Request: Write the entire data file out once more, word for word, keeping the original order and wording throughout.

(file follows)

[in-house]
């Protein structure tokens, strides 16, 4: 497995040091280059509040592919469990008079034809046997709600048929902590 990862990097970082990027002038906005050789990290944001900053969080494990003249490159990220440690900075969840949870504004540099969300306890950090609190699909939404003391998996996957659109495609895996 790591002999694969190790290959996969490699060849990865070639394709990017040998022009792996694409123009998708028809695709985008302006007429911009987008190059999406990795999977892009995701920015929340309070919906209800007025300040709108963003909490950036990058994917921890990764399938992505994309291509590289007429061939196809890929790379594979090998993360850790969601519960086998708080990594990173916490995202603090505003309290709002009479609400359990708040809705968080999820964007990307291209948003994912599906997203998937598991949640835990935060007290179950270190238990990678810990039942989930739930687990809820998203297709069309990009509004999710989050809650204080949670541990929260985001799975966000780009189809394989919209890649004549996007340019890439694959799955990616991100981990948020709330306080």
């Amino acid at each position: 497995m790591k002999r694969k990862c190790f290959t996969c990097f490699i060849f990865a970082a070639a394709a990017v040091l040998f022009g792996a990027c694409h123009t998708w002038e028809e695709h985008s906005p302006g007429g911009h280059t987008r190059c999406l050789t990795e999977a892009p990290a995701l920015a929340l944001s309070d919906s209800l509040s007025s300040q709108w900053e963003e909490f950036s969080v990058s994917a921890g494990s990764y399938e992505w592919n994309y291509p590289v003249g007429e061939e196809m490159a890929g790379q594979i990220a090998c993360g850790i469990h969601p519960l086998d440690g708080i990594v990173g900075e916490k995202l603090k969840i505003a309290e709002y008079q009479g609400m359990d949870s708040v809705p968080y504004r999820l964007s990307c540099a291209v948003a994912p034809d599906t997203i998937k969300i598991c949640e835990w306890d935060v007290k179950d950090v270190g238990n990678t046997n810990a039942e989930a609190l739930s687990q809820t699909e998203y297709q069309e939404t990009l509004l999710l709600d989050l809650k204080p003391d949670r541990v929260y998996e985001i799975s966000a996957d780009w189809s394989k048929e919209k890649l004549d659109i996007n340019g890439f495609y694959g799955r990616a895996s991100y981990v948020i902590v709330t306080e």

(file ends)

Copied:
[in-house]
């Protein structure tokens, strides 16, 4: 497995040091280059509040592919469990008079034809046997709600048929902590 990862990097970082990027002038906005050789990290944001900053969080494990003249490159990220440690900075969840949870504004540099969300306890950090609190699909939404003391998996996957659109495609895996 790591002999694969190790290959996969490699060849990865070639394709990017040998022009792996694409123009998708028809695709985008302006007429911009987008190059999406990795999977892009995701920015929340309070919906209800007025300040709108963003909490950036990058994917921890990764399938992505994309291509590289007429061939196809890929790379594979090998993360850790969601519960086998708080990594990173916490995202603090505003309290709002009479609400359990708040809705968080999820964007990307291209948003994912599906997203998937598991949640835990935060007290179950270190238990990678810990039942989930739930687990809820998203297709069309990009509004999710989050809650204080949670541990929260985001799975966000780009189809394989919209890649004549996007340019890439694959799955990616991100981990948020709330306080």
């Amino acid at each position: 497995m790591k002999r694969k990862c190790f290959t996969c990097f490699i060849f990865a970082a070639a394709a990017v040091l040998f022009g792996a990027c694409h123009t998708w002038e028809e695709h985008s906005p302006g007429g911009h280059t987008r190059c999406l050789t990795e999977a892009p990290a995701l920015a929340l944001s309070d919906s209800l509040s007025s300040q709108w900053e963003e909490f950036s969080v990058s994917a921890g494990s990764y399938e992505w592919n994309y291509p590289v003249g007429e061939e196809m490159a890929g790379q594979i990220a090998c993360g850790i469990h969601p519960l086998d440690g708080i990594v990173g900075e916490k995202l603090k969840i505003a309290e709002y008079q009479g609400m359990d949870s708040v809705p968080y504004r999820l964007s990307c540099a291209v948003a994912p034809d599906t997203i998937k969300i598991c949640e835990w306890d935060v007290k179950d950090v270190g238990n990678t046997n810990a039942e989930a609190l739930s687990q809820t699909e998203y297709q069309e939404t990009l509004l999710l709600d989050l809650k204080p003391d949670r541990v929260y998996e985001i799975s966000a996957d780009w189809s394989k048929e919209k890649l004549d659109i996007n340019g890439f495609y694959g799955r990616a895996s991100y981990v948020i902590v709330t306080e």